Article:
// can only be deduced from a single initializer expression  
    auto E{ 8, 9 };  
    return 0;  

The following table lists the restrictions on the use of the auto keyword, and the corresponding diagnostic error message that the compiler emits.

Error numberDescription
C3530The auto keyword cannot be combined with any other type-specifier.
C3531A symbol that is declared with the auto keyword must have an initializer.
C3532You incorrectly used the auto keyword to declare a type. For example, you declared a method return type or an array.
C3533, C3539A parameter or template argument cannot be declared with the auto keyword.
C3534A symbol that is declared with the auto keyword in a new expression must have an initializer. For more information, see operator new.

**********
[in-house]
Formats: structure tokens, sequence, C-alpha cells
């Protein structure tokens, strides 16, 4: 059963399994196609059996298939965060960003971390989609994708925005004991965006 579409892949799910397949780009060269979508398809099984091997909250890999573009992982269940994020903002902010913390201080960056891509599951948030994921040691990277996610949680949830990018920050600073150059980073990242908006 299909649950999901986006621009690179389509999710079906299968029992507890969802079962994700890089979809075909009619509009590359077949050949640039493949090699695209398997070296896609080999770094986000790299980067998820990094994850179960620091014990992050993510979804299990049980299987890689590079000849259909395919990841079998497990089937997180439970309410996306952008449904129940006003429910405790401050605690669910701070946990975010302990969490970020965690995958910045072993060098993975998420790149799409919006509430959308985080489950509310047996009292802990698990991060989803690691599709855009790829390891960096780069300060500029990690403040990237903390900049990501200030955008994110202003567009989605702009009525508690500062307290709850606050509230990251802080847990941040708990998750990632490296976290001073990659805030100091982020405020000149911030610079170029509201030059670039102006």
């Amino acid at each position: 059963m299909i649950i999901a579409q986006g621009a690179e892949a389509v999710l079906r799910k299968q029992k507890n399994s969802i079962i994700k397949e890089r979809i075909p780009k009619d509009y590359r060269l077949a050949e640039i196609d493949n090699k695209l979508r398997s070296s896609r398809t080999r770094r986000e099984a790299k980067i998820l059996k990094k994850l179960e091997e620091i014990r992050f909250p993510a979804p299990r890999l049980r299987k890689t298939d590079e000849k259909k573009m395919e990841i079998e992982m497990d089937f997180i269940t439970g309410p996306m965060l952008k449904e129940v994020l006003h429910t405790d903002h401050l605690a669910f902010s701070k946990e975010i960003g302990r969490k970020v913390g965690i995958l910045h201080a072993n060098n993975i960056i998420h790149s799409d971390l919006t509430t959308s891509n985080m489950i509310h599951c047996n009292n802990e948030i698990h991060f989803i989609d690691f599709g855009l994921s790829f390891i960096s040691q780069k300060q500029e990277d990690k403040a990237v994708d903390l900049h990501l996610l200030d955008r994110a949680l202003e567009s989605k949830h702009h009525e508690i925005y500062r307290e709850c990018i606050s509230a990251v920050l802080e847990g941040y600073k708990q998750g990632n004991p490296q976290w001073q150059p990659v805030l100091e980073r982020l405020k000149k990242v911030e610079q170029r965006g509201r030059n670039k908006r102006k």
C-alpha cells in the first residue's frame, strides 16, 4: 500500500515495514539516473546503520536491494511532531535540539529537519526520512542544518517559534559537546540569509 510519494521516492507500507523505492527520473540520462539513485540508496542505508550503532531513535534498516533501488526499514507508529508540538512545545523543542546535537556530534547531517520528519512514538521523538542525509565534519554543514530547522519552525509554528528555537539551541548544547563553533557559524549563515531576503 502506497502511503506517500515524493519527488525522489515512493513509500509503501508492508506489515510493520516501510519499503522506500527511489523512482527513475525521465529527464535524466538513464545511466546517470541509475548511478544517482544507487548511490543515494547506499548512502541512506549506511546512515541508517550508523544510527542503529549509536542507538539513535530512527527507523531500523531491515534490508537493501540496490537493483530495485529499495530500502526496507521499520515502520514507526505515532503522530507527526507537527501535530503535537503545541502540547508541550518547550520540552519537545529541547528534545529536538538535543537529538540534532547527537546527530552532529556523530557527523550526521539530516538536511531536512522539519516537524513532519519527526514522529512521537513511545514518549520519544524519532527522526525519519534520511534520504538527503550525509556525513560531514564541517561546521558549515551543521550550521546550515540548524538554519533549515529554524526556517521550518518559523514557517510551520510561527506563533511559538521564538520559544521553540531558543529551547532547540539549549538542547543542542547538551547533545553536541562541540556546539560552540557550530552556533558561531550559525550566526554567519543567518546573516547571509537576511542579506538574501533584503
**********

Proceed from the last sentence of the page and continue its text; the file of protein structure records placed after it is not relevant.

C3535A method or template parameter cannot be declared with the auto keyword.
C3536A symbol cannot be used before it is initialized. In practice, this means that a variable cannot be used to initialize itself.
C3537You cannot cast to a type that is declared with the auto keyword.
C3538All the symbols in a declarator list that is declared with the auto keyword must resolve to the same type. For more information, see Declarations.
C3540, C3541The sizeof and typeid operators cannot be applied to a symbol that is declared with the auto keyword.

These code fragments illustrate some of the ways in which the auto keyword can be used.

The following declarations are equivalent. In the first statement, variable j is declared to be type int. In the second statement, variable k is deduced to be type int because the initialization expression (0) is an integer.

int j = 0;  // Variable j is explicitly type int.  
auto k = 0; // Variable k is implicitly type int because 0 is an integer.  

The following declarations are equivalent, but the second declaration is simpler than the first. One of the most compelling reasons to use the auto keyword is simplicity.

map<int,list<string>>::iterator i = m.begin();   
auto i = m.begin();